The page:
Hugh Robertson: To ask the Secretary of State for Culture, Media and Sport what progress has been made on decisions on the (a) location, (b) size and (c) organisation of the National Sports Foundation. 
Mr. Caborn [holding answer 10 October 2005]: The Government, along with Sport England and the national governing bodies for Football, Cricket, Tennis, Rugby Union and Rugby League, are currently examining options on how most effectively to deliver the National Sports Foundation. A further announcement will be made in due course.
Yvette Cooper: The city summits currently taking place in England's core cities are intended to forge a dialogue between central government and localities to realise their full potential and put them in the premier league of cities across Europe. These summits have involved a wide range of stakeholders from the public, private and voluntary sectors. Consultation on the business plans individual cities are being invited to prepare is a matter for the cities themselves and we are not aware that any specific timescale has been set for this. Most business plans are likely to draw on existing plans and programmes at city and city-region level which have already been subject to consultation, so further consultation may not be required.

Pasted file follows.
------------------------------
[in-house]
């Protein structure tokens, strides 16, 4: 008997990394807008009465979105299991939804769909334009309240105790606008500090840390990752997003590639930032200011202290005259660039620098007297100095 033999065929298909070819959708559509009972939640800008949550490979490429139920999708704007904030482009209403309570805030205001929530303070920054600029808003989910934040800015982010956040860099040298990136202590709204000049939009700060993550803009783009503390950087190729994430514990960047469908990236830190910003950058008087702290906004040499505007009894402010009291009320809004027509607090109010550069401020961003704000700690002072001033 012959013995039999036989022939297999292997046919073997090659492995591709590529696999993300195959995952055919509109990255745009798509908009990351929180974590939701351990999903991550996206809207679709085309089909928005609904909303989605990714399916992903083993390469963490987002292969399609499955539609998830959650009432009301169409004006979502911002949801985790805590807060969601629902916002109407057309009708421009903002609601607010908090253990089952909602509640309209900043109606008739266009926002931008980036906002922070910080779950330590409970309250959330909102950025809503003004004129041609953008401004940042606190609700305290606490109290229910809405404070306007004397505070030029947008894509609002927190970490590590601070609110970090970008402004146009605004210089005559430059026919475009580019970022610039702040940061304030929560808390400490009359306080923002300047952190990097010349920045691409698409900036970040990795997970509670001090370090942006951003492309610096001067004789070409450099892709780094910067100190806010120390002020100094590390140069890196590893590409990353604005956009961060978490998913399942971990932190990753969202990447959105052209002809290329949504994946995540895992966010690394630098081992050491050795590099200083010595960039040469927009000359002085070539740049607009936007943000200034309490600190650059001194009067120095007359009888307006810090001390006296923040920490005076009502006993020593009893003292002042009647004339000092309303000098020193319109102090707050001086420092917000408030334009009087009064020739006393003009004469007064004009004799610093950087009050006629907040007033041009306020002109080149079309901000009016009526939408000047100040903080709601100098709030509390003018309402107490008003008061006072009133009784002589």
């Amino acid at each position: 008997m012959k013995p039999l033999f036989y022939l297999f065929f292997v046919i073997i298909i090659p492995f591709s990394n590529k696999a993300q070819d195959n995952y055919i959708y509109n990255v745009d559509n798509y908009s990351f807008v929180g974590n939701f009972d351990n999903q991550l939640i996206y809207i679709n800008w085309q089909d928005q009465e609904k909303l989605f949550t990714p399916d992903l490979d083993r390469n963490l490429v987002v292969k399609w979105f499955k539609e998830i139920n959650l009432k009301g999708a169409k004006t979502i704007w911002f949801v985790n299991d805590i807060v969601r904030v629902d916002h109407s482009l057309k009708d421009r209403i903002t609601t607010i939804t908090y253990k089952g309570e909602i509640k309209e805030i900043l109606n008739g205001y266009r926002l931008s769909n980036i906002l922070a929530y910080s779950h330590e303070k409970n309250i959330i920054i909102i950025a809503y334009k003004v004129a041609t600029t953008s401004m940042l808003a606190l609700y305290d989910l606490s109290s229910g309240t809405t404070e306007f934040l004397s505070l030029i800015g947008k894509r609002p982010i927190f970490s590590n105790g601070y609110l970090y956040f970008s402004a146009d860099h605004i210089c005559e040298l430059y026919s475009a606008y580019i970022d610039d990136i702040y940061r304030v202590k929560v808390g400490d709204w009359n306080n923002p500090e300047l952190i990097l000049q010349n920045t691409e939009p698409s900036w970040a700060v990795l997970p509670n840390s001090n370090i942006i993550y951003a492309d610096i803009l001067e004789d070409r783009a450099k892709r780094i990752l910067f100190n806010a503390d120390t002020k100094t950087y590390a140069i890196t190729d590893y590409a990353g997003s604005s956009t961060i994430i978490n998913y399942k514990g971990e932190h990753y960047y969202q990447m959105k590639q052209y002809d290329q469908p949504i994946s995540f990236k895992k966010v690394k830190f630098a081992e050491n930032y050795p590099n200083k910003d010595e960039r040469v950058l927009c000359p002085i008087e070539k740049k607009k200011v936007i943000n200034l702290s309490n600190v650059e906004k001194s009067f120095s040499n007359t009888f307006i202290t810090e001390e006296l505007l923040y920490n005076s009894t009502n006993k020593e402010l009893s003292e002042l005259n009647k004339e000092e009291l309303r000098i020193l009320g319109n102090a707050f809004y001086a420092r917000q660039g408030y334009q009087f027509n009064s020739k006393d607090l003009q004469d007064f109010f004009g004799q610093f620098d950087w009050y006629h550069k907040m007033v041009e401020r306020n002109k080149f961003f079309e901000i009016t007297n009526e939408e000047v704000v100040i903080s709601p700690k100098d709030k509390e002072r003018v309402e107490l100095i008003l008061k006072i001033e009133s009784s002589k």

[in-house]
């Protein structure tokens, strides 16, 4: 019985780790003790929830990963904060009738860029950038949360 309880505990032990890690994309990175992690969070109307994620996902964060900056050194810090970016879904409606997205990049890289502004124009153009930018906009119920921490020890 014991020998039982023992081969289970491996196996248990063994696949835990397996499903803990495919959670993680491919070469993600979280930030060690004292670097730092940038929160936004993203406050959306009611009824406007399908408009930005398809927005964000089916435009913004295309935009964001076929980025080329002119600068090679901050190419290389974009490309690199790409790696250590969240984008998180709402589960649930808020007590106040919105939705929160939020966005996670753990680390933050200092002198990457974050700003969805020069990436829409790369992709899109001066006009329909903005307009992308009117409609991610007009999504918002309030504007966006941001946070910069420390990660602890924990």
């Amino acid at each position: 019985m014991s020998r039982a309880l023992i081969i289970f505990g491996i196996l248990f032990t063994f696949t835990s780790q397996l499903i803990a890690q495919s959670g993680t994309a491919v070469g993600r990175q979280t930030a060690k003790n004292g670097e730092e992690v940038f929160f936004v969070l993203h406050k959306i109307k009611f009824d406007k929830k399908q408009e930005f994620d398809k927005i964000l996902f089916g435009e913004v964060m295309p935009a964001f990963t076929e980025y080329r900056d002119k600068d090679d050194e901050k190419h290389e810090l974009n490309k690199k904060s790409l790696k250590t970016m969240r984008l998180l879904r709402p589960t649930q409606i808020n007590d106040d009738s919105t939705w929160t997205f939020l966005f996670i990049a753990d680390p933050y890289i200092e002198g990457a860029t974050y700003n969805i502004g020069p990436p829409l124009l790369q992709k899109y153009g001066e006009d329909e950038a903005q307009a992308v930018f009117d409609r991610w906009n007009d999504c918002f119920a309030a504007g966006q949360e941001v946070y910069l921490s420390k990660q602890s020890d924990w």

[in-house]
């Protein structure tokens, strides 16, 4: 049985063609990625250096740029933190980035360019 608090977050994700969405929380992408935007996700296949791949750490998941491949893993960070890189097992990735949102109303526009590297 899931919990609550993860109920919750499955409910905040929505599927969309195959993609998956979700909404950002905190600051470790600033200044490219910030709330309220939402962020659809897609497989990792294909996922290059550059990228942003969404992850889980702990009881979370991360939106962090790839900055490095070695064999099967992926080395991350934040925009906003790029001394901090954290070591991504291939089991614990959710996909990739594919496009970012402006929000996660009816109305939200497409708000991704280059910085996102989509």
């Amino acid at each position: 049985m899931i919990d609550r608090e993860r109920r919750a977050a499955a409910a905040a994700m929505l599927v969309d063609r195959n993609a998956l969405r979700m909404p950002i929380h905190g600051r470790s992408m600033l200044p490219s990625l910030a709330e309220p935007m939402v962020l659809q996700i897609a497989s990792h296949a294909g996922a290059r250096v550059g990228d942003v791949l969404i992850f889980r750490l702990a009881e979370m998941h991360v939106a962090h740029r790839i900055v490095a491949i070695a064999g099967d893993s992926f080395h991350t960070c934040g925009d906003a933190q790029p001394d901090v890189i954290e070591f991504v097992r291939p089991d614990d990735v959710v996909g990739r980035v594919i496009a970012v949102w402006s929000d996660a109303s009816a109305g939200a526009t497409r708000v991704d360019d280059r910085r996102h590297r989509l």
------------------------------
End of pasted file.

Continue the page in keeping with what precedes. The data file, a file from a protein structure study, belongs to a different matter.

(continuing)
Jim Fitzpatrick: To facilitate cross-departmental working there are a number of standing and ad hoc departmental working groups. However, there is no centrally held list of these and to compile one could be done only at disproportionate cost.
|'Other" public sector
|Private sector (non-RSL)
Mr. Hancock: To ask the Deputy Prime Minister which functions carried out by local fire control centres will not be carried out by the proposed South East Regional Fire Control Centre; and if he will make a statement.